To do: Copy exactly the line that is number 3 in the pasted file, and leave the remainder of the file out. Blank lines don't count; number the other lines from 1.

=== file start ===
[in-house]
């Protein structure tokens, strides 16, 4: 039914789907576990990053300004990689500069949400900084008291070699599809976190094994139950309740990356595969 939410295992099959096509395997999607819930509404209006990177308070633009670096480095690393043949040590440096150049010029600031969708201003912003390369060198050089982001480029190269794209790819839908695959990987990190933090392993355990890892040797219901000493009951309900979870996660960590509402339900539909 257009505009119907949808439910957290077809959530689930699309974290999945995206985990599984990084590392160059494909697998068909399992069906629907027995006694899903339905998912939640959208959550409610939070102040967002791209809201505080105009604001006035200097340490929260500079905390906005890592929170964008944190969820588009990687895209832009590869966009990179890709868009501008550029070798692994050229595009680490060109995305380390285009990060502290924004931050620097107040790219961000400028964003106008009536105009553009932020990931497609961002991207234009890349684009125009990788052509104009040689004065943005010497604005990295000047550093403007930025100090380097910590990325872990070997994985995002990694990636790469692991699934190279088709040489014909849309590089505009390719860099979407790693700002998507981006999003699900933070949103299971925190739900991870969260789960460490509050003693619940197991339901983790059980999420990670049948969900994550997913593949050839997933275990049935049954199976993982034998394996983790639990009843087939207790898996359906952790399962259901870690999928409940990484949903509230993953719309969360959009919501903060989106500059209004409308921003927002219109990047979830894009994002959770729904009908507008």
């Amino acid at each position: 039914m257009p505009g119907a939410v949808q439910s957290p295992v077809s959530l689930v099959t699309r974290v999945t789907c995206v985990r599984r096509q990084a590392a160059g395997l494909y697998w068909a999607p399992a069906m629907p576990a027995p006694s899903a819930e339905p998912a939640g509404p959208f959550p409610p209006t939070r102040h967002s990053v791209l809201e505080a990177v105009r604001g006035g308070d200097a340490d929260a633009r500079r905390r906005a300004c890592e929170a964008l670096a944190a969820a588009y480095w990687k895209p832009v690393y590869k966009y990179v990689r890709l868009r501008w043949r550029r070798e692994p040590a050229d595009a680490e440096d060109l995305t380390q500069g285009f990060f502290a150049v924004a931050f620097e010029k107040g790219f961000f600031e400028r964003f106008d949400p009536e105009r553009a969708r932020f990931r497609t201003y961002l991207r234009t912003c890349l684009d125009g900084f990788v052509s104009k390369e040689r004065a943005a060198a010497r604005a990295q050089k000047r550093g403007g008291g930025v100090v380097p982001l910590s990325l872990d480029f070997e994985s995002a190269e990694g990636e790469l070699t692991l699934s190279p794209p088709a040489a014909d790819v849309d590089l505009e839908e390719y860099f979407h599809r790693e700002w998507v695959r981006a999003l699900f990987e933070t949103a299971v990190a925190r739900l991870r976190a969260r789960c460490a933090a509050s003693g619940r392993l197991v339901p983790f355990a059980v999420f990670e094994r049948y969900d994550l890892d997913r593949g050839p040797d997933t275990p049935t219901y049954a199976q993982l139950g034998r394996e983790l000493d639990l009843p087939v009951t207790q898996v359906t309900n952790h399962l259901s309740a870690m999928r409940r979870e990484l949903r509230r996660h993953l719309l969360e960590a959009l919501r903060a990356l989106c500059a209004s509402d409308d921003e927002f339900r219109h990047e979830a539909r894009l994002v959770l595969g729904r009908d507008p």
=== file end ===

């Amino acid at each position: 039914m257009p505009g119907a939410v949808q439910s957290p295992v077809s959530l689930v099959t699309r974290v999945t789907c995206v985990r599984r096509q990084a590392a160059g395997l494909y697998w068909a999607p399992a069906m629907p576990a027995p006694s899903a819930e339905p998912a939640g509404p959208f959550p409610p209006t939070r102040h967002s990053v791209l809201e505080a990177v105009r604001g006035g308070d200097a340490d929260a633009r500079r905390r906005a300004c890592e929170a964008l670096a944190a969820a588009y480095w990687k895209p832009v690393y590869k966009y990179v990689r890709l868009r501008w043949r550029r070798e692994p040590a050229d595009a680490e440096d060109l995305t380390q500069g285009f990060f502290a150049v924004a931050f620097e010029k107040g790219f961000f600031e400028r964003f106008d949400p009536e105009r553009a969708r932020f990931r497609t201003y961002l991207r234009t912003c890349l684009d125009g900084f990788v052509s104009k390369e040689r004065a943005a060198a010497r604005a990295q050089k000047r550093g403007g008291g930025v100090v380097p982001l910590s990325l872990d480029f070997e994985s995002a190269e990694g990636e790469l070699t692991l699934s190279p794209p088709a040489a014909d790819v849309d590089l505009e839908e390719y860099f979407h599809r790693e700002w998507v695959r981006a999003l699900f990987e933070t949103a299971v990190a925190r739900l991870r976190a969260r789960c460490a933090a509050s003693g619940r392993l197991v339901p983790f355990a059980v999420f990670e094994r049948y969900d994550l890892d997913r593949g050839p040797d997933t275990p049935t219901y049954a199976q993982l139950g034998r394996e983790l000493d639990l009843p087939v009951t207790q898996v359906t309900n952790h399962l259901s309740a870690m999928r409940r979870e990484l949903r509230r996660h993953l719309l969360e960590a959009l919501r903060a990356l989106c500059a209004s509402d409308d921003e927002f339900r219109h990047e979830a539909r894009l994002v959770l595969g729904r009908d507008p």